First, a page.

New to Medicare? 10 Things to Know

Written By Sarah Lewis, PharmD on October 28, 2019
  • medicare card with stethoscope on wooden table
    What to Know About the Largest Health Insurer in the U.S.
    Did you know that nearly 60 million Americans are covered under Medicare today? That number is set to explode, however, as the baby boomers turn 65. By 2030, another 20 million will have signed up. If you’re one of them (or even if you already have Medicare), here’s what you need to know about this form of insurance.
  • Nurse helping patient walk down hospital corridor
    1. There are four parts to Medicare (A, B, C and D).
    Part A covers inpatient hospital stays, hospice care, short-term care in a skilled nursing facility, and some home health services. Part B covers outpatient services, such as doctor visits, ambulatory surgery, durable medical equipment, and home health services. Part D adds prescription drug coverage. Part C, or Medicare Advantage, is the managed care form of Medicare run by private insurance companies. It covers the same services as Parts A and B and usually prescription drug coverage. It’s an alternative to Original Medicare.
  • medicare card on top of medical bill
    2. Original Medicare is one type of Medicare coverage.
    Part A and Part B make up Original Medicare. Most people get Part A for free, but you will pay a monthly premium for Part B. You also pay deductibles, coinsurance or copayments (copays) for most services. If you want drug coverage, you have to purchase a Part D plan separately. Under Original Medicare, you can see any provider who accepts Medicare. You may also hear people call this coverage Traditional Medicare.
  • medicare advantage word cloud
    3. Medicare Advantage is the other type of Medicare coverage.
    Medicare Advantage plans must include all the benefits of Original Medicare. But you buy these plans from private insurance companies. Almost all of them are some type of managed care plan, with. They may have limited provider networks and may require specialist referrals. They may also have premiums, deductibles, and copayments or coinsurance. However, Medicare Advantage plans cap your annual out-of-pocket costs. Most plans cover prescription drugs and other benefits not covered by Medicare, such as vision, dental, and hearing services.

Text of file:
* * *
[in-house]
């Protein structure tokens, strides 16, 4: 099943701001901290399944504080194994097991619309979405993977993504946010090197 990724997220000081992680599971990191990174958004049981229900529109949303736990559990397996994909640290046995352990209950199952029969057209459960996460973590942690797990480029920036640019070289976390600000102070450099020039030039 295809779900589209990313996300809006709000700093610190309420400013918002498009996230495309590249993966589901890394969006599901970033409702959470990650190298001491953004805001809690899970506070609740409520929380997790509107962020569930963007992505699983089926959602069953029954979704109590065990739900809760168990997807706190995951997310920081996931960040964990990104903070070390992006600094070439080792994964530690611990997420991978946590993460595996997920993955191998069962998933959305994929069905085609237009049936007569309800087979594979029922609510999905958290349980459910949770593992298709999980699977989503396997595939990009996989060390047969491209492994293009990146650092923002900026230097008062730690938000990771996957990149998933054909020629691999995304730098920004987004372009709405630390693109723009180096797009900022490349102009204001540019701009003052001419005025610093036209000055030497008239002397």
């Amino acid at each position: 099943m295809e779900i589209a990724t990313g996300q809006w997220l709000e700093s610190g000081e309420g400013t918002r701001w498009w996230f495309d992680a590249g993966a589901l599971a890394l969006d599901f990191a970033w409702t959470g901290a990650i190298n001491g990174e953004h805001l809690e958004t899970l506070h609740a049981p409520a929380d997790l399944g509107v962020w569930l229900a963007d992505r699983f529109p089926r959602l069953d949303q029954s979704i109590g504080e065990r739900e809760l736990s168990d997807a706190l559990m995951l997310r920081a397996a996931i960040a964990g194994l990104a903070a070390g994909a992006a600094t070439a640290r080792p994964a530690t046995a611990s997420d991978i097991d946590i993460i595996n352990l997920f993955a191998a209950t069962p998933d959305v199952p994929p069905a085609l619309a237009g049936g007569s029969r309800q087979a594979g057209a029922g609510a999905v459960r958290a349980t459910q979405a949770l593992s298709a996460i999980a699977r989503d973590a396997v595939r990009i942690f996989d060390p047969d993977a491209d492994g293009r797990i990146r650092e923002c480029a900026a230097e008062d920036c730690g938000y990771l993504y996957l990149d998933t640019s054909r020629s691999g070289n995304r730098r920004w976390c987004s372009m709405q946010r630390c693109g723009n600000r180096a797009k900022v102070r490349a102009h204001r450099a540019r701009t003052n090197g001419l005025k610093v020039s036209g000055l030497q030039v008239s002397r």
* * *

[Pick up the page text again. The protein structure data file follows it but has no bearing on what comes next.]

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    4. Some Medicare Advantage plans are better than others.
    Medicare evaluates Medicare Advantage plans using criteria such as customer satisfaction and quality of care. Plans receive between one and five stars, depending on their scores. Five-star plans have the highest scores. Medicare considers them to be excellent plans. So, Medicare allows you to switch into a five-star plan any time during the year—not just during open enrollment. However, you can only do this once outside of open enrollment. Plan ratings come out every fall and can change from year to year. The same is true for five-star Part D plans. Visit to learn how the plans in your area rank.
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    5. You have deadlines to meet.
    You’re automatically enrolled in Medicare Parts A and B when you turn 65 if you’re receiving Social Security benefits and paid Medicare payroll taxes while employed. If you’re not yet receiving Social Security benefits, you have to sign up for Medicare. To avoid paying a penalty, sign up during the seven-month period that begins three months before you turn 65. If you don't enroll when you are first eligible, you can enroll between January 1 and March 31 each year. Coverage will begin July 1. Once you have Medicare, you can make changes during the open enrollment period between October 15 and December 7 each year.
  • Senior African American couple reviewing paperwork at home
    6. Your monthly premiums depend on your income.
    In most cases, you won’t pay a premium for Part A if you paid Medicare payroll taxes while working. However, you will pay premiums for Part B and Part D. If your individual adjusted gross income in 2018 was above $87,000, you’ll pay a higher premium for Parts B and D than those with lower incomes. The standard monthly premium for Part B in 2020 is $144.60, up from $135.50 in 2019. Base premiums for Part D differ depending on the plan. The higher your income, the more you will pay above the base premium for Part D.